The great trinomial hunt
 American Mathematical Society Notices
"... A trinomial is a polynomial in one variable with three nonzero terms, for example P = 6x 7 + 3x 3 − 5. If the coefficients of a polynomial P (in this case 6, 3, −5) are in some ring or field F, we say that P is a polynomial ..."
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Cited by 4 (1 self)
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A trinomial is a polynomial in one variable with three nonzero terms, for example P = 6x 7 + 3x 3 − 5. If the coefficients of a polynomial P (in this case 6, 3, −5) are in some ring or field F, we say that P is a polynomial
Is the Data Encryption Standard a Group? (Results of Cycling Experiments on DES)I
"... Abstract. The Data Encryption Standard (DES) defines an indexed set of permutations acting on the message space ~ = {0, 1} 64. If this set of permutations were closed under functional composition, then the two most popular proposals for strengthening DES through multiple encryption would be equival ..."
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Abstract. The Data Encryption Standard (DES) defines an indexed set of permutations acting on the message space ~ = {0, 1} 64. If this set of permutations were closed under functional composition, then the two most popular proposals for strengthening DES through multiple encryption would be equivalent to single encryption. Moreover, DES would be vulnerable to a knownplaintext attack that runs in 22s steps on the average. It is unknown in the open literature whether or not DES has this weakness. Two statistical tests are presented for determining if an indexed set of permutations acting on a finite message space forms a group under functional composition. The first test is a "meetinthemiddle " algorithm which uses O(v/K) time and space, where K is the size of the key space. The second test, a novel cycling algorithm, uses the same amount of time but only a small constant amount of space. Each test yields a knownplaintext attack against any finite, deterministic cryptosystem that generates a small group. The cycling closure test takes a pseudorandom walk in the message space until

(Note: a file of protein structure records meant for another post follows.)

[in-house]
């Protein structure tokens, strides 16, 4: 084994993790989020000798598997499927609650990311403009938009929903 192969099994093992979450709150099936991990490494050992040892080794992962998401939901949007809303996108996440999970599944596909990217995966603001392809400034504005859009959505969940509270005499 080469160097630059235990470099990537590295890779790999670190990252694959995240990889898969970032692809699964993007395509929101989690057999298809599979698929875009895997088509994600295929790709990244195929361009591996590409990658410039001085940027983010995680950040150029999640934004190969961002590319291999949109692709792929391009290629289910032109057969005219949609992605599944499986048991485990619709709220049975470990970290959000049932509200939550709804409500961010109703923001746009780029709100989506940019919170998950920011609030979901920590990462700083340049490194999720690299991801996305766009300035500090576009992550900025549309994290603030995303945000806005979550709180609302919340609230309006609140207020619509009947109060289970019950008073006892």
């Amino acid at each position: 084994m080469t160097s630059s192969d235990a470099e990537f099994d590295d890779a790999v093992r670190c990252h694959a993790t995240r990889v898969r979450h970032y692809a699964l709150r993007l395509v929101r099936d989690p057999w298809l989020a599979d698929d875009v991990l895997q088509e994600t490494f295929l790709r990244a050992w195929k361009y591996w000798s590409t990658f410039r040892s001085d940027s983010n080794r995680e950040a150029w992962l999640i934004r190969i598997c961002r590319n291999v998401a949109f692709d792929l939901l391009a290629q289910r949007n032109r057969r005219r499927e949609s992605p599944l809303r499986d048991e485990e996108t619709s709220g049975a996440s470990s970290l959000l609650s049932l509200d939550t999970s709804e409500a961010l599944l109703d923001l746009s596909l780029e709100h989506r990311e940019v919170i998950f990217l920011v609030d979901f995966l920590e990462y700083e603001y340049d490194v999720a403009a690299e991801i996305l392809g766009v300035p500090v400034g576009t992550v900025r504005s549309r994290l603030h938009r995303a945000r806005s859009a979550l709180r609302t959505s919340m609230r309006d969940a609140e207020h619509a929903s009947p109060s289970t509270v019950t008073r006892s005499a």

Will quantum computers make SHARCS obsolete?
"... Cost analysis of hash collisions: ..."
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"... Atrinomial is a polynomial in one variable with three nonzero terms, for example P = 6x7 + 3x3 − 5. If the coefficients of a polynomial P (in this case 6, 3, −5) are in some ring or field F, we say that P is a polynomial over F, and write P ∈ F[x]. The operations of addition and multiplication of po ..."
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Atrinomial is a polynomial in one variable with three nonzero terms, for example P = 6x7 + 3x3 − 5. If the coefficients of a polynomial P (in this case 6, 3, −5) are in some ring or field F, we say that P is a polynomial over F, and write P ∈ F[x]. The operations of addition and multiplication of polynomials in F[x] are defined in the usual way, with the operations on coefficients performed in F. Classically the most common cases are F = Z, Q, R, or C, respectively the integers, rationals, reals, or complex numbers. However, polynomials over finite fields are also important in applications. We restrict our attention to polynomials over the simplest finite field: the field GF(2) of two elements, usually written as 0 and 1. The field operations of addition and multiplication are defined as for integers modulo 2, so 0 + 1 = 1, 1 + 1 = 0, 0 × 1 = 0, 1 × 1 = 1, etc. An important consequence of the definitions is that, for polynomials P, Q ∈ GF(2)[x], we have (P + Q) 2 = P 2 + Q 2 because the “cross term ” 2PQ vanishes. High school algebra would have been much easier if we had used polynomials over GF(2) instead of over R! Trinomials over GF(2) are important in cryptography and random number generation. To Richard Brent is professor of mathematics at the Mathematical
A Birthday Paradox for Markov chains, with an optimal bound for collision in the Pollard Rho Algorithm for Discrete Logarithm
"... We show a Birthday Paradox for selfintersections of Markov chains with uniform stationary distribution. As an application, we analyze Pollard’s Rho algorithm for finding the discrete logarithm in a cyclic group G and find that, if the partition in the algorithm is given by a random oracle, then wit ..."
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We show a Birthday Paradox for selfintersections of Markov chains with uniform stationary distribution. As an application, we analyze Pollard’s Rho algorithm for finding the discrete logarithm in a cyclic group G and find that, if the partition in the algorithm is given by a random oracle, then with high probability a collision occurs in Θ ( � G) steps. This is the first proof of the correct order bound which does not assume that every step of the algorithm produces an i.i.d. sample from G. 1